So as we face “Universal Healthcare” which is just a nice way of saying Socialist Medicine, I am giving a Public Service Announcement to the masses to assure you this was an absolute mistake on part of the voters. The US Military runs off of a healthcare system called TriCare. TriCare operates federally under the US Department of Defense Military Health System (the federal government). I laugh when people say military healthcare is free. Ha! We pay taxes, firstly, just like every other working person, except we sign away the majority of our personal freedoms and then are upheld to not just civilian law, but the UCMJ. Secondly, we don’t have a choice. You know, the power to make your own medical decisions? And finally, the amount of pain, strife, and poor care involved in government managed healthcare is a price greater than the premium of a private PPO. Don’t say I didn’t warn you!
- If you’re sick, good luck. You won’t be accepted at an urgent care facility with TriCare, because they don’t want to deal with the bureaucracy, so you don’t need to waste your time on that endeavor. There are no walk-ins and no last-minute appointments at most government facilities anymore. However, TriCare’s random call center can make an appointment for you with a random physician with whom you have zero history, zero rapport and who has no idea of your medical needs, and you can get booked for an appointment in about 4 weeks. If it’s a medical emergency, call an ambulance.
- If you are a woman, and need your annual pap smear and physical, you will be shuffled to a general practitioner, usually an internist. No they’re not gynecologists, but Big Brother knows what’s best for you. If you need a specialist (TriCare considers OB/GYN’s “specialists,” by the way), you can make another appointment to visit again in a month, and request a referral from yet another general practitioner. That physician’s staff members will try to assure you that you don’t need to see a GYN, after all, they know enough about women’s health to handle your issues. STAND STRONG! Be your own advocate! After another hour of waiting you’ll finally meet the new physician, and retell your entire medical history. That physician will enter the referral into the “system” and that referral will be available to TriCare in 48 hours. You can then call the general 800 number that will place you in a call center. Once you identify yourself as the sponsoring member, you can obtain an appointment for that unknown “specialist” who is located approximately 40 miles away from your home, who also has no idea about any of your history. Your appointment will be set for a month from the date of your phone call.
- When doctors don’t need to compete for patients, they, just as in any job, get complacent. This leads to poor diagnoses, lacking diagnostics, and an overall degraded level of medical care. My advice? Get a second…then a third opinion. Don’t stop there. Get a fourth.
- Government physicians (not all, but many of whom I’ve come into contact) use patients as guinea pigs. I have been the unwilling and personal recipient of an unnecessary SPINAL TAP. Ever had one of those?? Sucks. I went in for a severe migraine, and before any urine or blood samples were taken, I was strapped down and forced into a spinal tap by two physicians and their despondent nurses. I suffered from spinal tap headaches for over a week following that visit. The cause of my original headache came out in a blood test: I was deficient in a few vital nutrients. Too bad they didn’t check the blood sample first before sucking out my spinal fluid. Second Guinea Pig experience? I was, at the age of 32, given a dosage shot of Guardasil, which was “not FDA approved for women of (my) age group, but we’re sure you’ll be fine.” A month later, I had my very first abnormal pap, which resulted in my receiving my very first colposcopy. I was consoled, however, by the nurse practitioner who said, “Well, if you have developed cancer from this, the military will take care of you for life.” This segue leads to number 5: cancer and federal medicine.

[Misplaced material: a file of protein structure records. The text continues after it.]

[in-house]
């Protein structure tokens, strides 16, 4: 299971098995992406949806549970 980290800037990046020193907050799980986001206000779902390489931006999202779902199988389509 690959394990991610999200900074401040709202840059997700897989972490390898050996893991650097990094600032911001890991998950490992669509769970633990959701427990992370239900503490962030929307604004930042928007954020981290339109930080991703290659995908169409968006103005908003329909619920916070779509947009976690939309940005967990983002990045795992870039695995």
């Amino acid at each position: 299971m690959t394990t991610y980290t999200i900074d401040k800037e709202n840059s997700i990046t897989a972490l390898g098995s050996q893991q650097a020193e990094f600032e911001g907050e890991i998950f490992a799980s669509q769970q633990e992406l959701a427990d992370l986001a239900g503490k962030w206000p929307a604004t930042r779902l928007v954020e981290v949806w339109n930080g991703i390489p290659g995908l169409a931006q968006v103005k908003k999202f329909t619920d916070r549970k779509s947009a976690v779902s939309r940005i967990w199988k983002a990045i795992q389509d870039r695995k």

- Three times now I have heard the term cancer. Now I’m not a doctor, but I would like to think that there is some sort of ethical understanding within the profession that you don’t throw around that word to patients without absolute certainty. In one instance, I was told I had throat cancer and I lost about 10 pounds in a week from the stress. I was terrified; I called my mother, desperate to figure out how to tell my children and wondering if I’d lose my hair, my voice, or my life. It took three more appointments with three other doctors before I was finally referred out to a (thank GOD!) CIVILIAN physician. It took three months to get the referral approved to see that specialist (see #2 – same process applies for ENTs). I did not, by the way, have cancer; but I found out that I had been misdiagnosed by the government physicians for two years, and had such severe reflux that I had ulcers all down my esophagus, and had destroyed my vocal cords. Did I mention I’d been a professional singer? Career ended (see #3 – get multiple opinions); I learned the hard way that you can’t accept the advice of a government doctor no matter what they insist (“You’re fine! You just have laryngitis!”)
I’m sure you get the point. Sure, something might be better than nothing. For many without insurance, this something seems to be an improvement to their situation. But OCare, to me, is just the beginning of mediocre, socialist healthcare. I would get a second job to pay for private insurance before I’d participate in this again.